Popular Cognac Brands Bartenders Should Know

By Ray Foley

A good bartender should know the popular cognac brands. Even though all cognacs are produced in the same region, and even though every brand seems to have the same jumble of age designations on its labels, you may be surprised at the degree of distinctiveness among the brands.

Some brands have a strong, room-filling aroma; some have a mild grape flavor; others have hints of caramel and vanilla. If you’re a fan of cognac, try several different brands as well as some of the variations within each brand.

If you’re curious to find out what an older cognac (X.O. or better) tastes like, visit a decent bar and order a glass (and be prepared to pay $10 to $20) before you decide to invest in an expensive bottle of cognac.

When you shop for cognac, you see all kinds of designations on the labels of various brands — for example, Courvoisier V.S., Martell V.S.O.P., and Remy Martin X.O. The letters and phrases after the brand name are a general indication of the age (and, in turn, expensiveness) of the cognac.

Every major brand produces cognacs of different ages. When one of the following designations is used, it indicates the age of the youngest cognac used in the blend that makes up what’s in the bottle.

  • V.S. (Very Superior) or Three Stars: Cognac aged less than 4-1/2 years.

  • V.S.O.P. (Very Superior Old Pale): Cognac aged between 4-1/2 and 6-1/2 years. Sometimes called V.O. (Very Old) or Reserve.

  • X.O. (Extremely Old), Napoleon, Hors d’age, V.S.S.O.P., Cordon Bleu, Grand Reserve, and Royal: Cognac aged at least 5-1/2 years and up to 40 years.

Generally speaking, each cognac producer uses blends that are much older than the minimum required. In the most prestigious cognacs, some of the blends may have matured over several decades.

In the following list, the available styles for each brand are listed from the least expensive to the most expensive. All cognacs are 80 proof.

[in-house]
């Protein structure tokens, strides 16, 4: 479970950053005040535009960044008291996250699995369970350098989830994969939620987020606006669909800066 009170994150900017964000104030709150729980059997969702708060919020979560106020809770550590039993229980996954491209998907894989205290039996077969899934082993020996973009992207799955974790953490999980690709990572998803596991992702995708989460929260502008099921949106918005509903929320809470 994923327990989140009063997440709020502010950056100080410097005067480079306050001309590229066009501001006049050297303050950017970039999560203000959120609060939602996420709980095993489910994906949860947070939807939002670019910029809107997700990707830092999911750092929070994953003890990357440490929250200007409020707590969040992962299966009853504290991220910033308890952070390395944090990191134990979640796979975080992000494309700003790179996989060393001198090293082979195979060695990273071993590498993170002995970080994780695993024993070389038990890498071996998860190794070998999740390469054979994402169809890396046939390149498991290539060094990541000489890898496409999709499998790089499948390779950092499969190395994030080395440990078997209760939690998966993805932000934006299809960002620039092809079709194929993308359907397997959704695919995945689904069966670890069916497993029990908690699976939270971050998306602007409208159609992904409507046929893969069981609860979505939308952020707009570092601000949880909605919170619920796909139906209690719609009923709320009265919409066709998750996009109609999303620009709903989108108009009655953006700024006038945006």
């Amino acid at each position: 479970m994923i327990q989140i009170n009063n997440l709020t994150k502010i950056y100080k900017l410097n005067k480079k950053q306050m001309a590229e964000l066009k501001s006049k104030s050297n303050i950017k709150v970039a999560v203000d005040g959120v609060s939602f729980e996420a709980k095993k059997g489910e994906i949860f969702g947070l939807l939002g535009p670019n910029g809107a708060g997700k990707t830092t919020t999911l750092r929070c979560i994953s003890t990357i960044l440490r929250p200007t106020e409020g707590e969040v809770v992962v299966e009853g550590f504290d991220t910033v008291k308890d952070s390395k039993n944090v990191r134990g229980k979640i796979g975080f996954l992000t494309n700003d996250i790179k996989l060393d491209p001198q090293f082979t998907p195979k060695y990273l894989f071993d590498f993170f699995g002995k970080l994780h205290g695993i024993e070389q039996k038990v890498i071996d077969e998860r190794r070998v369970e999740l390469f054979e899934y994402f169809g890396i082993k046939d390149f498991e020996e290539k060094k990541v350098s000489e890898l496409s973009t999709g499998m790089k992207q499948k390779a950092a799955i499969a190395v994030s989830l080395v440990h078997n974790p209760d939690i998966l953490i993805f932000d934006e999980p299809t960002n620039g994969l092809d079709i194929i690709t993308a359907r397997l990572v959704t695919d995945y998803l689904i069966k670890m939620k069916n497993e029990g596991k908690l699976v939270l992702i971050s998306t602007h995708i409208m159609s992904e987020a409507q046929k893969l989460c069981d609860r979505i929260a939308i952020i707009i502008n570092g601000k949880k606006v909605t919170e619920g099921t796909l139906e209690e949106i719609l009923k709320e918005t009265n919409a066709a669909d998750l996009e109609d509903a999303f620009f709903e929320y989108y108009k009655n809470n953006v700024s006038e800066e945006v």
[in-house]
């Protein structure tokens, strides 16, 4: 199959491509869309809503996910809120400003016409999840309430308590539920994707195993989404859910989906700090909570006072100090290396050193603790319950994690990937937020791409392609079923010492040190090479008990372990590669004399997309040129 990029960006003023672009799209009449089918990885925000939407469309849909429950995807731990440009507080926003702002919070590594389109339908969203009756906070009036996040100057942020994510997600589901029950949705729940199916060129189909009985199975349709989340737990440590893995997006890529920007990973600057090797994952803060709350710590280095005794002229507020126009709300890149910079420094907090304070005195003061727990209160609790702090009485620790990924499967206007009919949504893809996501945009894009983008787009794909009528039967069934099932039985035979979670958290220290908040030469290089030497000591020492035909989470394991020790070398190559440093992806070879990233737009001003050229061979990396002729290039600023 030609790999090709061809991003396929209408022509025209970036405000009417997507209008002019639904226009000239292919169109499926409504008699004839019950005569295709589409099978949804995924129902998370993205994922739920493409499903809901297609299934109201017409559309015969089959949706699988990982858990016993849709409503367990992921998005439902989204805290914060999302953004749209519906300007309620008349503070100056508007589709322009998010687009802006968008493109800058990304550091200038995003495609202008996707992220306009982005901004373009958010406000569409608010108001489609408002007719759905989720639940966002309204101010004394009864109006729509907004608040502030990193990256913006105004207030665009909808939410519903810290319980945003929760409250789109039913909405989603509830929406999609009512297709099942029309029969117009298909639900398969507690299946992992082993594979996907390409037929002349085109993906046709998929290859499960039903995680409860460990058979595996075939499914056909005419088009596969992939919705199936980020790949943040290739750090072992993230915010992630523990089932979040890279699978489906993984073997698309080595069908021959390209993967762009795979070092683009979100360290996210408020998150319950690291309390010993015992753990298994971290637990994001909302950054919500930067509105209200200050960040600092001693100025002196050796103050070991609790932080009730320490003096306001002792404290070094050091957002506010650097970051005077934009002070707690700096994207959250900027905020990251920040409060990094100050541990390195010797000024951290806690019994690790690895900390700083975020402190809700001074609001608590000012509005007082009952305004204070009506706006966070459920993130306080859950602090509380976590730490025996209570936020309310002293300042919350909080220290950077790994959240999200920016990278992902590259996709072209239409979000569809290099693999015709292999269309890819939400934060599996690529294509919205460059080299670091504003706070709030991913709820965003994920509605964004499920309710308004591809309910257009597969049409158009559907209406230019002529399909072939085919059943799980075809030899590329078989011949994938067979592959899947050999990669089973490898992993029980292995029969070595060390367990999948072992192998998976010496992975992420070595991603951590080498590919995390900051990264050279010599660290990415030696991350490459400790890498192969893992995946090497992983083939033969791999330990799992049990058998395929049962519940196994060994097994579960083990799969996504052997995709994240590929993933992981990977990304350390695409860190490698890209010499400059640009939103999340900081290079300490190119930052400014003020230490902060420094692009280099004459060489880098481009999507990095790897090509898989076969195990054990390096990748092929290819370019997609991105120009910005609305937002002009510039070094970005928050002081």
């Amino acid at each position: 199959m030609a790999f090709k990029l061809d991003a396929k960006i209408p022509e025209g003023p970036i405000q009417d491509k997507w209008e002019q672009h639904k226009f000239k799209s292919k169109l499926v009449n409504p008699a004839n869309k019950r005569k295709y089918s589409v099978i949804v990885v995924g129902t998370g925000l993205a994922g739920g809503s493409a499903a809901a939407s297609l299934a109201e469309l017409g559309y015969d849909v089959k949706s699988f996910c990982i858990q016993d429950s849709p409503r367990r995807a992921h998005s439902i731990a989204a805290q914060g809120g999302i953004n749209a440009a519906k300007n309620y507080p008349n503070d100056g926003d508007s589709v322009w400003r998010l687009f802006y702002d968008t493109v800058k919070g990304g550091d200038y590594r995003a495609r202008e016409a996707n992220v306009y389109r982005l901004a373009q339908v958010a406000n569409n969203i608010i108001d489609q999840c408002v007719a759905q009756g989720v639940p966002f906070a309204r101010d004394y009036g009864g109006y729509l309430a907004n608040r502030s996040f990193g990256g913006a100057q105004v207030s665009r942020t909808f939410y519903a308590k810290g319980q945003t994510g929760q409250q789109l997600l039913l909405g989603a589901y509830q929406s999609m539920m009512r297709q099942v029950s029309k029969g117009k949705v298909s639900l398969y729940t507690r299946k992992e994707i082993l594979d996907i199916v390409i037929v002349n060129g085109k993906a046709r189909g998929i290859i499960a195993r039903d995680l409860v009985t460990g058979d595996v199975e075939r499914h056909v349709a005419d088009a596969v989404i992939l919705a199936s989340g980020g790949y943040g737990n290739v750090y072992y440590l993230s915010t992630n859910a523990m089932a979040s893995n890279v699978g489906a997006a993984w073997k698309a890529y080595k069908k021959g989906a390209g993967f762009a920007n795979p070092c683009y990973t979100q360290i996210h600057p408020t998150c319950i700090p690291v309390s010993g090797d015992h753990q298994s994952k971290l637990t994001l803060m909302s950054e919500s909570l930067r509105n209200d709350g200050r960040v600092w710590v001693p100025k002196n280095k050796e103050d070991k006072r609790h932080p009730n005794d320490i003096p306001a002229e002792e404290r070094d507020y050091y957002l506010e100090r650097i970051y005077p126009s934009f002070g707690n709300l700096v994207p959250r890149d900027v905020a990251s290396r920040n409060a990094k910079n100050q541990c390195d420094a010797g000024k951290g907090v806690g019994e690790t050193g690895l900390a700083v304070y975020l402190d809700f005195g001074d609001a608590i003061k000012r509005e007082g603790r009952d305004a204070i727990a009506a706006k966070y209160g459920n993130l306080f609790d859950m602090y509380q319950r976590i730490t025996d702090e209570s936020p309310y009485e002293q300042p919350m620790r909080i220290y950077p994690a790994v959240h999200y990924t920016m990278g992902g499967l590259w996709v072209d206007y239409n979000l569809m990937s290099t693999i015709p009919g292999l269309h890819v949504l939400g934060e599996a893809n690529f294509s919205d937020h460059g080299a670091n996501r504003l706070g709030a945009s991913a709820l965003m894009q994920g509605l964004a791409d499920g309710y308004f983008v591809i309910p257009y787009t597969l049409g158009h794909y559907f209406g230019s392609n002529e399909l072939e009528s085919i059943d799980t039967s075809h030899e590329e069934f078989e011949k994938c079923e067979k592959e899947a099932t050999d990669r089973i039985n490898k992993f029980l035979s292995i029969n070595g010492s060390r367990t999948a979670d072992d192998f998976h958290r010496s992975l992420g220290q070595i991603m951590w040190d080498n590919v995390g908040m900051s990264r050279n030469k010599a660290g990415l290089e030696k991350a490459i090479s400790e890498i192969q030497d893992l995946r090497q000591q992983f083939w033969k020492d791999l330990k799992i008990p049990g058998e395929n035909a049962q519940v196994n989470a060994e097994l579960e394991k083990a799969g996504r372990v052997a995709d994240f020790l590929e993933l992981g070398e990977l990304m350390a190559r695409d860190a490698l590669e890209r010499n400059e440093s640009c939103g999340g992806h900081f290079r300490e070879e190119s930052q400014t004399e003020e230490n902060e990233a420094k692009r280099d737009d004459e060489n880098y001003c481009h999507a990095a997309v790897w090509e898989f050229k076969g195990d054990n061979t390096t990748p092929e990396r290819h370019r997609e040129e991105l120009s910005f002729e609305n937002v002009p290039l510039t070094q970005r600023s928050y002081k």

• Alize produces V.S. and V.S.O.P.

  • Camus produces a range of cognacs including V.S., V.S.O.P., X.O., Extra, Borderies X.O., Ile de Ré Fine Island Cognac, Rarissimes, and Cuvée 3.128.

  • Conjure is made from the ugni blanc grape from blends that represent a variety of Cognac regions, including Grande Champagne, Petite Champagne, and Borderie.

  • Courvoisier produces V.S., V.S.O.P. Fine Champagne, V.S.O.P. Exclusif, Napoleon Fine Champagne, X.O. Imperial, Initiale Extra, Succession JS, and L’Esprit de Courvoisier.

  • Delamain produces Pale and Dry X.O., Vesper, Très Vénérable, Extra, Millésimés, and Réserve de la Famille.

  • D’USSÉ Cognac is masterfully crafted at the prestigious Château de Cognac, one of the oldest cognac houses in France.

  • Hardy produces Hardy Perfection Series: Air, Fire, Water, and Earth, Rosebud Family Reserve, Pearl Noces de Perle, Diamond Noces de Diamant, Captain Noces d’Or, Noces D’Or, X.O., Napoleon, V.S.O.P, V.S. Red Corner, and Hardy Vanille.

  • Hennessy produces V.S., Privilège, X.O., Private Reserve 1873, and Richard Hennessy.

  • Hine Cognac produces H by Hine, Rare V.S.O.P., Cigar, Antique X.O., Triomphe, Mariage, and Talent.

  • Martell produces V.S., Médaillon V.S.O.P., Noblige, Cordon Bleu, X.O., Creation, and L’Art.

  • Remy Martin produces Grand Cru, V.S.O.P., 1783 Accord Royal, X.O. Excellence, Extra, and Louis XIII de Remy Martin.